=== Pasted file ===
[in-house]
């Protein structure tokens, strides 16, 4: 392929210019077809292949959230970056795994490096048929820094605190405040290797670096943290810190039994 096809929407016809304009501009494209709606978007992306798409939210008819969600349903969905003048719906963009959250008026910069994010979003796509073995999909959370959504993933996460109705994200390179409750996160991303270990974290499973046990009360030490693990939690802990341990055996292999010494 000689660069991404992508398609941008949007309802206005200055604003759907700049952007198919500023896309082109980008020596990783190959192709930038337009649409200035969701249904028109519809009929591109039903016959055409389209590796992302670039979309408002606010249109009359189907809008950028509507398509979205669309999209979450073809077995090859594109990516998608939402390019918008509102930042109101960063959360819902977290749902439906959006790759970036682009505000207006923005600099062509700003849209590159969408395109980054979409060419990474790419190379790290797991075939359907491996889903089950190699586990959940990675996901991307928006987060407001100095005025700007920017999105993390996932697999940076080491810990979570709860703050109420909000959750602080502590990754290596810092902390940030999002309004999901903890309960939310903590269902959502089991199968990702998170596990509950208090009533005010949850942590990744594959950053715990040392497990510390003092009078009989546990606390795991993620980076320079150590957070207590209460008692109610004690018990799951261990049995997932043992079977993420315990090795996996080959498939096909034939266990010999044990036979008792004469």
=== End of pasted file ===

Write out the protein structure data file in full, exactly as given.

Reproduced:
[in-house]
């Protein structure tokens, strides 16, 4: 392929210019077809292949959230970056795994490096048929820094605190405040290797670096943290810190039994 096809929407016809304009501009494209709606978007992306798409939210008819969600349903969905003048719906963009959250008026910069994010979003796509073995999909959370959504993933996460109705994200390179409750996160991303270990974290499973046990009360030490693990939690802990341990055996292999010494 000689660069991404992508398609941008949007309802206005200055604003759907700049952007198919500023896309082109980008020596990783190959192709930038337009649409200035969701249904028109519809009929591109039903016959055409389209590796992302670039979309408002606010249109009359189907809008950028509507398509979205669309999209979450073809077995090859594109990516998608939402390019918008509102930042109101960063959360819902977290749902439906959006790759970036682009505000207006923005600099062509700003849209590159969408395109980054979409060419990474790419190379790290797991075939359907491996889903089950190699586990959940990675996901991307928006987060407001100095005025700007920017999105993390996932697999940076080491810990979570709860703050109420909000959750602080502590990754290596810092902390940030999002309004999901903890309960939310903590269902959502089991199968990702998170596990509950208090009533005010949850942590990744594959950053715990040392497990510390003092009078009989546990606390795991993620980076320079150590957070207590209460008692109610004690018990799951261990049995997932043992079977993420315990090795996996080959498939096909034939266990010999044990036979008792004469």